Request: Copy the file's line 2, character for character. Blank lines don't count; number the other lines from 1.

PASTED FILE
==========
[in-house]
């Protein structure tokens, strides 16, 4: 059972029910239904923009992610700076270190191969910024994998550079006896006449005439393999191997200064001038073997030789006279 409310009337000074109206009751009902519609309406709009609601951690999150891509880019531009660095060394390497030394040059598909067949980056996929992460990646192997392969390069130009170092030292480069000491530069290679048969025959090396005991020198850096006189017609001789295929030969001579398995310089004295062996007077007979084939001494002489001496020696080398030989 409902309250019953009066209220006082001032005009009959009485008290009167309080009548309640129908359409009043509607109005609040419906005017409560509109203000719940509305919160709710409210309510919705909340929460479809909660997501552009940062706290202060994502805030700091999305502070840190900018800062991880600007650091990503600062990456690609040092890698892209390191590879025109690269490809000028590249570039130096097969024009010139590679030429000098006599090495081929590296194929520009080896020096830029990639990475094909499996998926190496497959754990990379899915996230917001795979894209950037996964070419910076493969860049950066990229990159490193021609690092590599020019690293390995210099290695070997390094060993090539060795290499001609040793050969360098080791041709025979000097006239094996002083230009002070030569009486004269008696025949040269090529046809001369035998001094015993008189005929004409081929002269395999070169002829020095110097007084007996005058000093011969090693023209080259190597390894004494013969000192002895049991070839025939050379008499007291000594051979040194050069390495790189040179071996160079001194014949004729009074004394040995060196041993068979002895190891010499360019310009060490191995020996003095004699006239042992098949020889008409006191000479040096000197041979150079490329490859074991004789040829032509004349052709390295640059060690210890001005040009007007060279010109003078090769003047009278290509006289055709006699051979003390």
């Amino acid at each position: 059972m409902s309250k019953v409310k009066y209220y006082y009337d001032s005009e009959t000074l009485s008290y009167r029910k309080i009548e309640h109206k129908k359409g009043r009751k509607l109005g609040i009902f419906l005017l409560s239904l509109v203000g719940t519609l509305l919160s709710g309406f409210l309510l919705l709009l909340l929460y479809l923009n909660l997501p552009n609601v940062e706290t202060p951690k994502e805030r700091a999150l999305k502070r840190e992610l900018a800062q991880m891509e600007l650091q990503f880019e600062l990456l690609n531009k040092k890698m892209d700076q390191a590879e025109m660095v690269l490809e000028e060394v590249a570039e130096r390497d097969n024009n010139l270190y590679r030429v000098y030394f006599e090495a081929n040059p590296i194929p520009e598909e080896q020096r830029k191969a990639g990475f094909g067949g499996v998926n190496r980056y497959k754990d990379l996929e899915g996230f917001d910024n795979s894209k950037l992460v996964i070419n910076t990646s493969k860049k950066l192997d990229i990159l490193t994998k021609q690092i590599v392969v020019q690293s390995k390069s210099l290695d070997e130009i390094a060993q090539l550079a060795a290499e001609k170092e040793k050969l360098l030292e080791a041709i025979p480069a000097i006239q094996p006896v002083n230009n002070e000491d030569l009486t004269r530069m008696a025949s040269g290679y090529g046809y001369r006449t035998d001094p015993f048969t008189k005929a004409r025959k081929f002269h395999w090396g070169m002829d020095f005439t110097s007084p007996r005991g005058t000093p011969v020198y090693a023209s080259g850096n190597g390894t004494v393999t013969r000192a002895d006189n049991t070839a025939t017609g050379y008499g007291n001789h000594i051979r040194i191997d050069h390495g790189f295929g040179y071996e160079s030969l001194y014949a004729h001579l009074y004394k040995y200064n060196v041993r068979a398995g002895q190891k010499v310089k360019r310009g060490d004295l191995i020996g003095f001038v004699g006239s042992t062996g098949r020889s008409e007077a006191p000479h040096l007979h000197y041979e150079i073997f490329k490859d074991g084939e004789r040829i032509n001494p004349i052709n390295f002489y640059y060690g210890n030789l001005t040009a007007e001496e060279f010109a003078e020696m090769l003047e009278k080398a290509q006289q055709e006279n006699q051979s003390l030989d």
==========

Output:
């Protein structure tokens, strides 16, 4: 059972029910239904923009992610700076270190191969910024994998550079006896006449005439393999191997200064001038073997030789006279 409310009337000074109206009751009902519609309406709009609601951690999150891509880019531009660095060394390497030394040059598909067949980056996929992460990646192997392969390069130009170092030292480069000491530069290679048969025959090396005991020198850096006189017609001789295929030969001579398995310089004295062996007077007979084939001494002489001496020696080398030989 409902309250019953009066209220006082001032005009009959009485008290009167309080009548309640129908359409009043509607109005609040419906005017409560509109203000719940509305919160709710409210309510919705909340929460479809909660997501552009940062706290202060994502805030700091999305502070840190900018800062991880600007650091990503600062990456690609040092890698892209390191590879025109690269490809000028590249570039130096097969024009010139590679030429000098006599090495081929590296194929520009080896020096830029990639990475094909499996998926190496497959754990990379899915996230917001795979894209950037996964070419910076493969860049950066990229990159490193021609690092590599020019690293390995210099290695070997390094060993090539060795290499001609040793050969360098080791041709025979000097006239094996002083230009002070030569009486004269008696025949040269090529046809001369035998001094015993008189005929004409081929002269395999070169002829020095110097007084007996005058000093011969090693023209080259190597390894004494013969000192002895049991070839025939050379008499007291000594051979040194050069390495790189040179071996160079001194014949004729009074004394040995060196041993068979002895190891010499360019310009060490191995020996003095004699006239042992098949020889008409006191000479040096000197041979150079490329490859074991004789040829032509004349052709390295640059060690210890001005040009007007060279010109003078090769003047009278290509006289055709006699051979003390």